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Trek Commercial Welcomes Newest German E-MTB Motor Manufacturer: Seriously Innocent Fun
Trek recently unveiled a lineup of e-MTBs that have broken away from their favorite e-system manufacturer, Bosch, and now welcomes TQ (Technologie in Qualität) to the mountain-taming game. This fun commercial shows you what to expect.

Trek Commercial Welcomes Newest German E-MTB Motor Manufacturer: Seriously Innocent Fun

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Folks, a recent change within the Trek Bicycle family has brought a major shift for the famed manufacturer; they've ditched Bosch as the e-system manufacturer and adopted TQ's magical Harmonic Pin Ring system. Considering it works similarly to a rotary motor, you can understand why this shift. Well, the new lineup has been welcomed by this somewhat twisted take (the video below) on what your biking experience will be like with TQ's HPR50 motor.

Everything begins with us witnessing a gentleman in yellow talking about how he's considered "the new kid on the block." At this point, I asked myself if this guy was some rising MTB star that I hadn't heard of yet. Well, he kind of is, but not as a cyclist; this cat is the personification of PG's motor, expressed as a human being. This makes sense around second number 15 of the video as "Ian" smilingly states that he loves "being a riding assistant."

And then things seem to start getting a tad weird. Sure, we witness Ian taking some deep breaths, grounding himself, and readying his abilities, and soon enough, we are shown the level of assistance that these motors offer; Ian places his hands on the rider's back and starts to push around the local woods. Yes, in the same way that some of us used to help our buddies when we were kids. But what I enjoyed the most was this actor's (Ian) ability to portray such an innocent and wholesome character (the motor).

As the video continues, Ian tells us how this feels like his life's calling, how he "never gets sick of it," and that all he really likes is "being out there with my rider." and those are just the first 30 seconds of a three-minute video. We then witness Ian running downhill after his rider, keeping up in the process, but once the uphill portion of the ride begins, Ian whispers to his rider's ear, "You got this, buddy." and starts to push, doing what a motor is meant to do, assist.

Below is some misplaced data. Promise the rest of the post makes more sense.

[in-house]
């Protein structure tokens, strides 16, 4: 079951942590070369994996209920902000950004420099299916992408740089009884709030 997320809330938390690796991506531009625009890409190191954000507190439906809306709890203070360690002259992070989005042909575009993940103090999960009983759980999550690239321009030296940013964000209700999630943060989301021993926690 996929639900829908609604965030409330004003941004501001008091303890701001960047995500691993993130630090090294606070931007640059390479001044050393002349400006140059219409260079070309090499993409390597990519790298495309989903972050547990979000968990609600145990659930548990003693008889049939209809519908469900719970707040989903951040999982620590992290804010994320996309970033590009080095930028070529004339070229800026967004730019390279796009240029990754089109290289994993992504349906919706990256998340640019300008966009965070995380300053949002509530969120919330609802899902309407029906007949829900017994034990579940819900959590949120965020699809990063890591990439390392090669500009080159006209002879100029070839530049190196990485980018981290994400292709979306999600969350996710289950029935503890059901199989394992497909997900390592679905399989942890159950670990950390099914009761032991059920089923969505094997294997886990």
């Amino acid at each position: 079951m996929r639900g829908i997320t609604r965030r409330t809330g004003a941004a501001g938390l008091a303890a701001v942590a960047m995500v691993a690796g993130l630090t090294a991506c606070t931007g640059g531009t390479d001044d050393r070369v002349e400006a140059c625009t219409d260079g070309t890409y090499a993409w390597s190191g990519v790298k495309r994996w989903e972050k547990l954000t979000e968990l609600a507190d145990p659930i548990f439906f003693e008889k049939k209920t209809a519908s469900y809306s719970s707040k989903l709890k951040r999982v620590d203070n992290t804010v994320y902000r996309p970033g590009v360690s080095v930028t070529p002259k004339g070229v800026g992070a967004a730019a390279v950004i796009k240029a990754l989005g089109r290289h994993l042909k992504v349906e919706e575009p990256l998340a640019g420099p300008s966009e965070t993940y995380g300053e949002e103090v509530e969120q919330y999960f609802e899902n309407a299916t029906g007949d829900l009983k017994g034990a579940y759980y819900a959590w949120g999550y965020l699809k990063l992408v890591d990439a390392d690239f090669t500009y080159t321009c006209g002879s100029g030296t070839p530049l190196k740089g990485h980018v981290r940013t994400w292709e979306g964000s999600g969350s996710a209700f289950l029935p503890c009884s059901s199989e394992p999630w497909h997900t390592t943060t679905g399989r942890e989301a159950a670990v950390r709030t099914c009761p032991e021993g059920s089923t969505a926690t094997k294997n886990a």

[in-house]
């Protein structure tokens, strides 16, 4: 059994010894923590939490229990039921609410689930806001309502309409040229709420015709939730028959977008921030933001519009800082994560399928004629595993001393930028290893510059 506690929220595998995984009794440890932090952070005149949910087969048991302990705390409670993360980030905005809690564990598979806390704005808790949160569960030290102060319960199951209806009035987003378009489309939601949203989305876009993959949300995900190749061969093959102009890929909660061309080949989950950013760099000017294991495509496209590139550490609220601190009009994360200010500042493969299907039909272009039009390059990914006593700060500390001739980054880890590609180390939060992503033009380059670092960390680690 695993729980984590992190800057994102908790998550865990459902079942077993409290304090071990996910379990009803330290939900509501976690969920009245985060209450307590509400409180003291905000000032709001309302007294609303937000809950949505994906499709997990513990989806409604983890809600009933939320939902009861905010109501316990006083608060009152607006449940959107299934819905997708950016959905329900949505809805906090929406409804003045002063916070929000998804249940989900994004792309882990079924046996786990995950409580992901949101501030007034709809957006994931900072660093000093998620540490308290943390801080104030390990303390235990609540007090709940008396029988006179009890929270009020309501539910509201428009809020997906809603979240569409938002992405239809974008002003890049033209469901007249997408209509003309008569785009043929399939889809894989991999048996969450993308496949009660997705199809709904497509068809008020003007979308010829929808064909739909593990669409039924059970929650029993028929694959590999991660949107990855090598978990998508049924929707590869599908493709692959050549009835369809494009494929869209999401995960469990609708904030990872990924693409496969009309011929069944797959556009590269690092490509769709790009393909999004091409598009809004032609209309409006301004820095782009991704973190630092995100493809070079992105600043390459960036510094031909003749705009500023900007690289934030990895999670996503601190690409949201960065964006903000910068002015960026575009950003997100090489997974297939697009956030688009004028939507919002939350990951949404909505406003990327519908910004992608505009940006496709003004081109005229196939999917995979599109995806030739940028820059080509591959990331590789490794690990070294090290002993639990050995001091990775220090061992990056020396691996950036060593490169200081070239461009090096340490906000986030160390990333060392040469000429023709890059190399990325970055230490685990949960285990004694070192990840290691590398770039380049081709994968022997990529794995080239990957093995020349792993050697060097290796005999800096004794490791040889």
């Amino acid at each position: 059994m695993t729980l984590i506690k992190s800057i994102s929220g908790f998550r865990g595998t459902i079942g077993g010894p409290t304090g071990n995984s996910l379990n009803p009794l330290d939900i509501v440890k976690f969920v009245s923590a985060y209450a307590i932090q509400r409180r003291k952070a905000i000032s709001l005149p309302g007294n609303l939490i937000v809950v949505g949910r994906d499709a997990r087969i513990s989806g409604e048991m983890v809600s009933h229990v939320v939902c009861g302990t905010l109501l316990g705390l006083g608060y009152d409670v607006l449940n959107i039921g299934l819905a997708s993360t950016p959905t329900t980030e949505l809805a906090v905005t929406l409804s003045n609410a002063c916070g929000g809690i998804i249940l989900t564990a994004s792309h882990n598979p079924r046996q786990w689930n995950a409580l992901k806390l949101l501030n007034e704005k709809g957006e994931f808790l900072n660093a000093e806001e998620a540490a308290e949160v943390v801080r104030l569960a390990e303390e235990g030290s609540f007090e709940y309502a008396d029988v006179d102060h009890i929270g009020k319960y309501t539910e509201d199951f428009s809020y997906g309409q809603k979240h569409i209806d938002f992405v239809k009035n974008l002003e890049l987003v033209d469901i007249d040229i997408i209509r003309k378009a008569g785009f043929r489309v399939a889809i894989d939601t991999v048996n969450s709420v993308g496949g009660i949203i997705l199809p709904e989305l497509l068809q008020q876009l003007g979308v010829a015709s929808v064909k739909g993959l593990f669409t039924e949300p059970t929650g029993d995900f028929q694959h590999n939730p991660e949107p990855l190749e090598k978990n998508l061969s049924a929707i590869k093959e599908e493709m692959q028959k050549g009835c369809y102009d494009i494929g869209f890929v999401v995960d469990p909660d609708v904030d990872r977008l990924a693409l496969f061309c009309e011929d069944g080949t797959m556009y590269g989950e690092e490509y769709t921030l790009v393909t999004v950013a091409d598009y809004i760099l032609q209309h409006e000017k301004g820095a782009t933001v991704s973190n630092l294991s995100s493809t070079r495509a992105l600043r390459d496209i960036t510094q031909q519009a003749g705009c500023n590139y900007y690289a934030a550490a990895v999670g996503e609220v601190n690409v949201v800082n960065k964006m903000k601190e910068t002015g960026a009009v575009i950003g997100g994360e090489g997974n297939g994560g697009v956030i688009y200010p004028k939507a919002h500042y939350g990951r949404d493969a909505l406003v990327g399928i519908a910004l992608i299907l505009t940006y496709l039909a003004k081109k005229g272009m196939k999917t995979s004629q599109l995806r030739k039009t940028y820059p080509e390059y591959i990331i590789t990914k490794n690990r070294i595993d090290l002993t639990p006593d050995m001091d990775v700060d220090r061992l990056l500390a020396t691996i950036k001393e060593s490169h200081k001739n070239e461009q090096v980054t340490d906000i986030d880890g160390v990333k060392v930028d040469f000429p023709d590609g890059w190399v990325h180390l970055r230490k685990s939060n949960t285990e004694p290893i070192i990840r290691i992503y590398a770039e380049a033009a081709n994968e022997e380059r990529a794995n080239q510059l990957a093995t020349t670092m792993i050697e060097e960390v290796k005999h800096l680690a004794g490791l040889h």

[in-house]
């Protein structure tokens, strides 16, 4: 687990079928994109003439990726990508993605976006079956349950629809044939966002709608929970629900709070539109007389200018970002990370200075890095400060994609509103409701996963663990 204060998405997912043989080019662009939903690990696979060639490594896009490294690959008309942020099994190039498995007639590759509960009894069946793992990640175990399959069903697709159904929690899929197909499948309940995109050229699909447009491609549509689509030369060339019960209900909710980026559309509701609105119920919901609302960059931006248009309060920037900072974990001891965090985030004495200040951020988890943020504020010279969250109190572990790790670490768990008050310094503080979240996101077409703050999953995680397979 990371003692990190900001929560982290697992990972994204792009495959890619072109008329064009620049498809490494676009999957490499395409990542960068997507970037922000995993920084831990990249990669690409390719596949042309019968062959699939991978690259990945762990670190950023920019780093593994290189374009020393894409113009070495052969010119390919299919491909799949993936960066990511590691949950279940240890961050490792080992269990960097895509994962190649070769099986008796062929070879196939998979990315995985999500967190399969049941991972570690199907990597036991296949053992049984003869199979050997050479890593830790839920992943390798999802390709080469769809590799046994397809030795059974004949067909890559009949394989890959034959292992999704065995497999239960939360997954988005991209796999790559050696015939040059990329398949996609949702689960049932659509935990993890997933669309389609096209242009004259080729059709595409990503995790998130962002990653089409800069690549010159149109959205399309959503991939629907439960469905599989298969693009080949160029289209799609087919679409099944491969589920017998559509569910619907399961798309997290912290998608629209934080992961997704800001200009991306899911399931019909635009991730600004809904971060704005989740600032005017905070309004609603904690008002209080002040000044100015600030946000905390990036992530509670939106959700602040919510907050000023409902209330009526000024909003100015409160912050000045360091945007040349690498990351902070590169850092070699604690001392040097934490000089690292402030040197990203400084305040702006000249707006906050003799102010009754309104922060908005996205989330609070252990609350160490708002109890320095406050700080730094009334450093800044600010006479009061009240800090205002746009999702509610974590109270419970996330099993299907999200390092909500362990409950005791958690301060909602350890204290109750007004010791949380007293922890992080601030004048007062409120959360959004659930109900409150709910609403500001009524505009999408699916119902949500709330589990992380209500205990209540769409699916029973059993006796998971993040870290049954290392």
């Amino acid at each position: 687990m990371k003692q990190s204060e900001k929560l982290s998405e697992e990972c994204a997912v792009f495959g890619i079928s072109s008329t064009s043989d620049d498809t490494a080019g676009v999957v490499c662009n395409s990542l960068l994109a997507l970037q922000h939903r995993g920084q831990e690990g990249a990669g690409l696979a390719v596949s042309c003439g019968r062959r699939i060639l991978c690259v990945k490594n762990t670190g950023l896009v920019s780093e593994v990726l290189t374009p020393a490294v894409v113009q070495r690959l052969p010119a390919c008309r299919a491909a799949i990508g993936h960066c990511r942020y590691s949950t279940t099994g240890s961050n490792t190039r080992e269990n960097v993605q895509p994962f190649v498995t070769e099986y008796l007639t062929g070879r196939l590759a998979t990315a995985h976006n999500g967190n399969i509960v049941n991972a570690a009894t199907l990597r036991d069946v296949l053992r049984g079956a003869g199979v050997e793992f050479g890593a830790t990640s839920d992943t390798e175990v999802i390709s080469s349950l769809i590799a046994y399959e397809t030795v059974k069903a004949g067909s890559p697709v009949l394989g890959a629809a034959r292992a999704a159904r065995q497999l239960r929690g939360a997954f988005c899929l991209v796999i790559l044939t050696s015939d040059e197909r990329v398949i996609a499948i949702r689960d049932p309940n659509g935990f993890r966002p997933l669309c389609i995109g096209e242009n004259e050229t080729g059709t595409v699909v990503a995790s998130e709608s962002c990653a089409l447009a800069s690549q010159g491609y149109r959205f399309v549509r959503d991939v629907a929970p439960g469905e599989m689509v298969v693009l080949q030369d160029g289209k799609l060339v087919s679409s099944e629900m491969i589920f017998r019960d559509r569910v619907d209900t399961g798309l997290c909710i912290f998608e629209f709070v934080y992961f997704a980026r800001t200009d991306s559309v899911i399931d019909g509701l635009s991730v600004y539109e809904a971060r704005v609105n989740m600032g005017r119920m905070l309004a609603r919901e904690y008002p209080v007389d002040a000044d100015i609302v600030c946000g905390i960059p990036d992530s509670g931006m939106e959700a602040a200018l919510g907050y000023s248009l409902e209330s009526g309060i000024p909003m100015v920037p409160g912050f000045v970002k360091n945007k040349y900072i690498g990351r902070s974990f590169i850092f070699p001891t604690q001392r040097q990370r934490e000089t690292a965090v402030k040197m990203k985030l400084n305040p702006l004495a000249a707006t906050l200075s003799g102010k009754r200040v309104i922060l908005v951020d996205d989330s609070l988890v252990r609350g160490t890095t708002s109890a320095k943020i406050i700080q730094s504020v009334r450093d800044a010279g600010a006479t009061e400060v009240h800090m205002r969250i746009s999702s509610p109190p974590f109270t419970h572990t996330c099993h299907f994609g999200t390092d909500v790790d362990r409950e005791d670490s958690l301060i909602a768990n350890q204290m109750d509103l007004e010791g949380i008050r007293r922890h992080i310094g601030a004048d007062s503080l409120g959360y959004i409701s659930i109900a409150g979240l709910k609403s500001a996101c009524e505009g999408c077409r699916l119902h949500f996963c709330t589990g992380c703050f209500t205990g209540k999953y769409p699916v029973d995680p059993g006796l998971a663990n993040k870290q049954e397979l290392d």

Considering that this video isn't just about the TQ motor, part of it also showcases some of the modifications made to the new lineup. It's here that we now see Ian talking about how he's able to ride for so long. We're shown a few scenes where we see Ian recharging, simply portrayed by him sitting around and meditating, and this scene is the perfect setup for what follows.

His secret is to recharge before a ride, but once drained, the EXe can be equipped with the range extender that Trek has integrated into the Fuel's abilities. This action is portrayed by Ian and his rider taking a break on a log in the woods while the extender is mounted to the frame. Ian takes a sip of his electrolyte concoction, and a refreshed smile creeps back onto his face. Back to the trails from there. Once the day is done, we're taken on a journey of what you should do with an e-MTB after a ride, cleaning, from Ian's perspective. And so, we witness an EXe flipped upside down in a driveway, getting hosed down, with Ian taking a clothed shower from a garden hose.

But what is Trek trying to convey with this commercial? Well, it's simple, really, the basis for TQ's motor and all that it brings to the table. What's that precisely? To start things off, note that the HPR50 puts out 50 Nm (37 ft-lb) of torque, portrayed by Ian pushing his rider around, and as you watched the video, you may have noticed a large emphasis on this motor's ability to be a quiet system. Then there's the fact that this powerhouse weighs no more than 1.8 kilograms (4 pounds).

Yes, all of that is portrayed in the video, including this motor's ability to offer assistance for up to 5 hours. Once drained, in up to 2 hours, you can be back on your feet, and these sorts of stats are worthy of a commercial that showcases these abilities in a fun and witty way. All left to do now is find a shop with an EXe and take it out for a spin. Just take the time to explore your options as six new machines are available, priced from $6,500 (€6,550 at current exchange rates) to $14,000 (€14,100).



Editor's note: This article was not sponsored or supported by a third-party.

 
 
 
 
 

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